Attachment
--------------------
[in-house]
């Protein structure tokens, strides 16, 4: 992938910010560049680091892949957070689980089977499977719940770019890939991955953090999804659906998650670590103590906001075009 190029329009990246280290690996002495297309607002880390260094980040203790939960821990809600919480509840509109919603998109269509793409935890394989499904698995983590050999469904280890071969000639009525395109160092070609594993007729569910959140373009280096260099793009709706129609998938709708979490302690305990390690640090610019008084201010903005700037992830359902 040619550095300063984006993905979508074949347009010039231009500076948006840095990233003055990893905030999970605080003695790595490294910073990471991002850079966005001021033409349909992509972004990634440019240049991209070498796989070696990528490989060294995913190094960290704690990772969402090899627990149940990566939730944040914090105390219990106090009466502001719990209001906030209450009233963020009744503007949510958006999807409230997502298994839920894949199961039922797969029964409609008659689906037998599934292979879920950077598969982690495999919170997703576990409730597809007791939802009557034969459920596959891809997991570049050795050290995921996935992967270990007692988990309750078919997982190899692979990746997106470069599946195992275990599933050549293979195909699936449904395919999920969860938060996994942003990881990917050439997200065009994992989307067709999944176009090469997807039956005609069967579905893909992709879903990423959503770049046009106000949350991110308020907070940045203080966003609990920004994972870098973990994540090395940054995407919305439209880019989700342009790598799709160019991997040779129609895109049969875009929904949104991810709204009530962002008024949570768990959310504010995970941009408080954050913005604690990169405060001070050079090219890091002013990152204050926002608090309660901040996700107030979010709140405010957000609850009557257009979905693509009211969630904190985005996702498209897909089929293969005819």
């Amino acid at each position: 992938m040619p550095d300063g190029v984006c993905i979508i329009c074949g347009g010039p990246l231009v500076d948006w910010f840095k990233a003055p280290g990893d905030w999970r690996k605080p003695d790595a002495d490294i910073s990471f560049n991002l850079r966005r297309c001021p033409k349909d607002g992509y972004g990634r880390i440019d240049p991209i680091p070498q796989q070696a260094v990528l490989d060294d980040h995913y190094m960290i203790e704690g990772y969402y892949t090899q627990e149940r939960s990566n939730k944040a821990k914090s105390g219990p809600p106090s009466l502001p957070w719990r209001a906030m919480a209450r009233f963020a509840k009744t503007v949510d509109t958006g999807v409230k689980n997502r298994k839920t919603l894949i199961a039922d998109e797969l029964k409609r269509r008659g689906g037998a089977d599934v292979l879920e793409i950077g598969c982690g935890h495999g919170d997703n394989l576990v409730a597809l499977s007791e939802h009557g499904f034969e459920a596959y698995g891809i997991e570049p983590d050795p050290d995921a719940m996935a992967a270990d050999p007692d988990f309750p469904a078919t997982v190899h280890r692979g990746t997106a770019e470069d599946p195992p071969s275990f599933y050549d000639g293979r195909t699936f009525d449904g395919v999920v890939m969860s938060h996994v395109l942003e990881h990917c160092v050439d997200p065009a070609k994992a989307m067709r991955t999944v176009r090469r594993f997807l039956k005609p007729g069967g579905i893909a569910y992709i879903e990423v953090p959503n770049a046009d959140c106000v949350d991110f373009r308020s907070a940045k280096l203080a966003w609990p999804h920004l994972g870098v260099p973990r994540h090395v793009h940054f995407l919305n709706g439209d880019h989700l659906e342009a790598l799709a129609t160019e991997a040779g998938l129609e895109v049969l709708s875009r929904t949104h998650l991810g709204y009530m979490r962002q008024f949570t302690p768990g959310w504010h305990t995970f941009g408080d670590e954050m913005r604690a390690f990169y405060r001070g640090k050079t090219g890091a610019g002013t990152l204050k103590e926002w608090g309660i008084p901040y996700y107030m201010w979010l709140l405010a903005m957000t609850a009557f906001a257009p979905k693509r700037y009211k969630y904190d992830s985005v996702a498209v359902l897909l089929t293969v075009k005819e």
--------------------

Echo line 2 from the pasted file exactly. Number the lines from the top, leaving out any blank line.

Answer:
């Protein structure tokens, strides 16, 4: 992938910010560049680091892949957070689980089977499977719940770019890939991955953090999804659906998650670590103590906001075009 190029329009990246280290690996002495297309607002880390260094980040203790939960821990809600919480509840509109919603998109269509793409935890394989499904698995983590050999469904280890071969000639009525395109160092070609594993007729569910959140373009280096260099793009709706129609998938709708979490302690305990390690640090610019008084201010903005700037992830359902 040619550095300063984006993905979508074949347009010039231009500076948006840095990233003055990893905030999970605080003695790595490294910073990471991002850079966005001021033409349909992509972004990634440019240049991209070498796989070696990528490989060294995913190094960290704690990772969402090899627990149940990566939730944040914090105390219990106090009466502001719990209001906030209450009233963020009744503007949510958006999807409230997502298994839920894949199961039922797969029964409609008659689906037998599934292979879920950077598969982690495999919170997703576990409730597809007791939802009557034969459920596959891809997991570049050795050290995921996935992967270990007692988990309750078919997982190899692979990746997106470069599946195992275990599933050549293979195909699936449904395919999920969860938060996994942003990881990917050439997200065009994992989307067709999944176009090469997807039956005609069967579905893909992709879903990423959503770049046009106000949350991110308020907070940045203080966003609990920004994972870098973990994540090395940054995407919305439209880019989700342009790598799709160019991997040779129609895109049969875009929904949104991810709204009530962002008024949570768990959310504010995970941009408080954050913005604690990169405060001070050079090219890091002013990152204050926002608090309660901040996700107030979010709140405010957000609850009557257009979905693509009211969630904190985005996702498209897909089929293969005819």